B. Audits and "Billing Guidelines"

Despite the absence of any mention in Section 2860 of so-called "billing guidelines", it is common practice for insurers to insist upon independent counsel's chapter-and-verse compliance with such guidelines. Oftentimes, legal auditors are then brought in to scrutinize the bills, and adjust down any fee or cost entries they determine are not in compliance. Such practices by insurers, and their auditors, are arguably unlawful.

1. Insurer "billing guidelines" don't apply to independent counsel

While no California case has yet addressed the issue, billing guidelines should not apply to independent counsel since there exists no statutory or contractual basis for requiring their compliance. They are not mentioned in section 2860 nor in standard insurance policies. [2]

Billing guidelines are intended to apply to an insurer's panel counsel. This is often reflected in the language of the guidelines themselves. Panel counsel agree to comply with the billing guidelines as a condition of their employment. However, such a condition does not exist for independent counsel who are hired by the insured, not the insurer.

2. Insurer "billing guidelines" are not a measure of the "reasonableness" of independent counsel's fees and costs

While insurers obviously have no duty to pay unreasonable fees and costs, the proper measure of reasonableness are not insurer billing guidelines. In fact, such guidelines are designed solely to minimize litigation costs for insurers, often at the expense of providing the insured a full and complete defense.

The proper measure of "reasonableness" is the developed common law in this area. ( See, ABA Disciplinary Rule No. 2-106; see also, California Rule of Professional Conduct No. Rule 4-200; see also, Glendora Community Redevelopment Agency v. Demeter, 155 Cal. App. 3 rd 465, 474-481 (1984); People ex rel. Dept. of Transportation v. Yuki, 31 Cal. App. 4 th 1754, 1767 (1995) ["[C]ourts have developed general rules to guide the exercise of that discretion in determining a reasonable fee."].) Such common law requires the examination of numerous factors in determining reasonableness such as: (1) the novelty and difficulty of the questions involved and the skill requisite to perform the legal service properly; (2) the fee customarily charged in the locality for similar legal services; (3) the amount of the fee in proportion to the value of the legal services performed; (4) the amount involved and the results obtained; and (5) the experience, reputation, and ability of the lawyer or lawyers performing the services.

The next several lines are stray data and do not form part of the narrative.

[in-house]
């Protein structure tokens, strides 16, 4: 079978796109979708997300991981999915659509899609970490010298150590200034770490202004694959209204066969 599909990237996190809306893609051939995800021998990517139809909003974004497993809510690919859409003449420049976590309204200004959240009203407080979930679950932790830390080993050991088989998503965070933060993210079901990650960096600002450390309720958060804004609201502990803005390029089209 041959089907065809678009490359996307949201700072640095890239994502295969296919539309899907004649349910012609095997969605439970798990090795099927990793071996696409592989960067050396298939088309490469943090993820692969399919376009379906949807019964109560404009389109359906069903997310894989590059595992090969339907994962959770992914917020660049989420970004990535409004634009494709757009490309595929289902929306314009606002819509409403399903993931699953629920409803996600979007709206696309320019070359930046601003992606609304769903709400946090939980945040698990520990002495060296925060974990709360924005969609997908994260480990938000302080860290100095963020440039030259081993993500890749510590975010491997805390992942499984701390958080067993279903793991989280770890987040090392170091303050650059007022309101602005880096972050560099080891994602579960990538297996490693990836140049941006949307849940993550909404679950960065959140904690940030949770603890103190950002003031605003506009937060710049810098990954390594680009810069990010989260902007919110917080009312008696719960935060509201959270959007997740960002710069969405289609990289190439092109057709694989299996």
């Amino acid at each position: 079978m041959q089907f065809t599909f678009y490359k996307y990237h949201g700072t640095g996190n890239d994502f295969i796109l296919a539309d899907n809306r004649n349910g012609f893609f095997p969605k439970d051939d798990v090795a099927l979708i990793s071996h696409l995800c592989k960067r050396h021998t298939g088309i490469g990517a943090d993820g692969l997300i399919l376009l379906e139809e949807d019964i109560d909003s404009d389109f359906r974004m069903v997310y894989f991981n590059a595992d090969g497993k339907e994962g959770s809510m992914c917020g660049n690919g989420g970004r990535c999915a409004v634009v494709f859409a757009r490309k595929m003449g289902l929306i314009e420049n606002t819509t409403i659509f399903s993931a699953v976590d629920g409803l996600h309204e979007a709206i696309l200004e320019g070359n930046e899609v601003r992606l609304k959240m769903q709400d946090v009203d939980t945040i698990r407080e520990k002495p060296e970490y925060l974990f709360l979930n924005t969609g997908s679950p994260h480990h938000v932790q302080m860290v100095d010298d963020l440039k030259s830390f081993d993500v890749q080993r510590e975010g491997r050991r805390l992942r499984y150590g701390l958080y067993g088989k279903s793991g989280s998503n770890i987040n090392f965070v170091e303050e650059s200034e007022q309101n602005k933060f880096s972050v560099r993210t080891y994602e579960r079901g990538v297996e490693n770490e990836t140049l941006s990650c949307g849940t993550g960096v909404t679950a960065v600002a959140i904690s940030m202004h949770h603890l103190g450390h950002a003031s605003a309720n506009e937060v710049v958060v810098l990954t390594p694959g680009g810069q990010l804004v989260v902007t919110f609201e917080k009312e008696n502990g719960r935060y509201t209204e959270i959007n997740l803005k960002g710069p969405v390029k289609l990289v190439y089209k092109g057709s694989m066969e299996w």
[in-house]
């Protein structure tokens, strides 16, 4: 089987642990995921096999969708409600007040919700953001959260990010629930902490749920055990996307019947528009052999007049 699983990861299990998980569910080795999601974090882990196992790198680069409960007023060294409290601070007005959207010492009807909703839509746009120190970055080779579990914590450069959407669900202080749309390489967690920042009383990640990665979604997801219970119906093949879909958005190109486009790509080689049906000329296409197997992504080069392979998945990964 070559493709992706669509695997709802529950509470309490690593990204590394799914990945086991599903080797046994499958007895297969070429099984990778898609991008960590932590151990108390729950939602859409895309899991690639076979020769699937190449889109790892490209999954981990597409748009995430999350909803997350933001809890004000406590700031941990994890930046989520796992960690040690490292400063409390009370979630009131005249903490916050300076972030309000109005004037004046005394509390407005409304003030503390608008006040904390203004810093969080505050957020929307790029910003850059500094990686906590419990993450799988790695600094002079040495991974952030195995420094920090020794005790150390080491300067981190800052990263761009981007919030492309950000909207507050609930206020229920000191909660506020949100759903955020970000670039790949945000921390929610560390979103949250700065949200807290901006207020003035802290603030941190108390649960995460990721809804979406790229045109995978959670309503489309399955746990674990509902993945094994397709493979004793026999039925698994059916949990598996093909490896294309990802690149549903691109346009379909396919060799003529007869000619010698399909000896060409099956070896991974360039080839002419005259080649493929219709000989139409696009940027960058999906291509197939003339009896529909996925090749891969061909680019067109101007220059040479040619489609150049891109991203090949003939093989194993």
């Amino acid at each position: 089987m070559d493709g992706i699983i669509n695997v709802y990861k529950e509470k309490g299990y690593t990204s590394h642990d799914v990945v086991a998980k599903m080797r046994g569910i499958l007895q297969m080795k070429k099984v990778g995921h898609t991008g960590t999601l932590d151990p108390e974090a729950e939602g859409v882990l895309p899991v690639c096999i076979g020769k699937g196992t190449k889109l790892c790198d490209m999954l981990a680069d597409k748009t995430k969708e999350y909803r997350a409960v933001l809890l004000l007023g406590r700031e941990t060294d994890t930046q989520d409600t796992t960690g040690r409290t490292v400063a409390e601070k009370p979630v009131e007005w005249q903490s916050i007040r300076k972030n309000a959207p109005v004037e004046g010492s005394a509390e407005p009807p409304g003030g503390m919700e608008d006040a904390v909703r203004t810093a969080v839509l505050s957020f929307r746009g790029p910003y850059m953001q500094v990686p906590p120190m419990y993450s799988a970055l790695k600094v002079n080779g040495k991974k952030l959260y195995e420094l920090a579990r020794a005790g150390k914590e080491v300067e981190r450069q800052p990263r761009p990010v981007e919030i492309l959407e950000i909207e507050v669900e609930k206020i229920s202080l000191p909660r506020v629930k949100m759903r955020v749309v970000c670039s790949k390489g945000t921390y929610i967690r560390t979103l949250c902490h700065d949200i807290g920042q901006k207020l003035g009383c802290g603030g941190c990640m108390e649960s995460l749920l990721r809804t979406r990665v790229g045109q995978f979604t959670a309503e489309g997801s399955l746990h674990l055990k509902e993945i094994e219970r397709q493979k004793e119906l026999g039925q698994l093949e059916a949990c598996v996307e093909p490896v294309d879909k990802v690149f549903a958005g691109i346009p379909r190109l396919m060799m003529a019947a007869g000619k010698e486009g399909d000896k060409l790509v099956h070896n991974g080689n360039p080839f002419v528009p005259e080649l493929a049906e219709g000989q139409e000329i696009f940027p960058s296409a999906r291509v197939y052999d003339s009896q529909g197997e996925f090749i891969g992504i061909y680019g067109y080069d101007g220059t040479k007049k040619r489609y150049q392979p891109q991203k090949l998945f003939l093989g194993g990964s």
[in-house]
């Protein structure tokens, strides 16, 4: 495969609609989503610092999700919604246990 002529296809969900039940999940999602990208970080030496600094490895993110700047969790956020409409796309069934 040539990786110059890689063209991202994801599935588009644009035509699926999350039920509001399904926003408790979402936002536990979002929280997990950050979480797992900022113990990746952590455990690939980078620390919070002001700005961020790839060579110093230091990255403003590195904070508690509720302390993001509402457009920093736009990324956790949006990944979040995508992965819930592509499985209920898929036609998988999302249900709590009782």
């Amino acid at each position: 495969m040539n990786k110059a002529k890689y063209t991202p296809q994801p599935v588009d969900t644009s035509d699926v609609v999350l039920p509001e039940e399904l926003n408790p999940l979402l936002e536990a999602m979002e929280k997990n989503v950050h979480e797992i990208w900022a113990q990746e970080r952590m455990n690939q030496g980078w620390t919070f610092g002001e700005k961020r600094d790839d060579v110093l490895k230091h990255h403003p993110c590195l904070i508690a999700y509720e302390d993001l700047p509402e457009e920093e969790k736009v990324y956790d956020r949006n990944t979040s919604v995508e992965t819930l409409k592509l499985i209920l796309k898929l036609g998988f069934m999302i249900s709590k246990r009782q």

Insurer billing guidelines do not supplant the common law in measuring the reasonableness of independent counsel's fees and costs.

3. Ethical implications of insurer "billing guidelines."

Even for panel counsel, complying with insurer "billing guidelines" can impact upon their ethical obligations to their clients. For this reason, one California appellate court has questioned "the wisdom and propriety" of billing guidelines, stating,

[W]e question the wisdom and propriety of so-called "outside counsel guidelines" by which insurers seek to limit or restrict certain types of discovery, legal research, or computerized legal research by outside attorneys they retain to represent their insureds where there is a potential for an uncovered claim. Some guidelines go so far as to call for the use of paralegals, rather than attorneys, to respond to "routine" discovery requests or prohibit the retention of experts or the filing of certain pretrial motions until shortly before trial. Under no circumstances can such guidelines be permitted to impede the attorney's own professional judgment about how best to competently represent the insureds. If the attorney's representation is to be limited in any way that unreasonably interferes with the defense, it is the insured, not the insurer, who should make that decision.

Dynamic Concepts, Inc. v. Truck Insurance Exchange, 61 Cal.App.4 th 999, fn. 9 (1998). (Emphasis in the original.)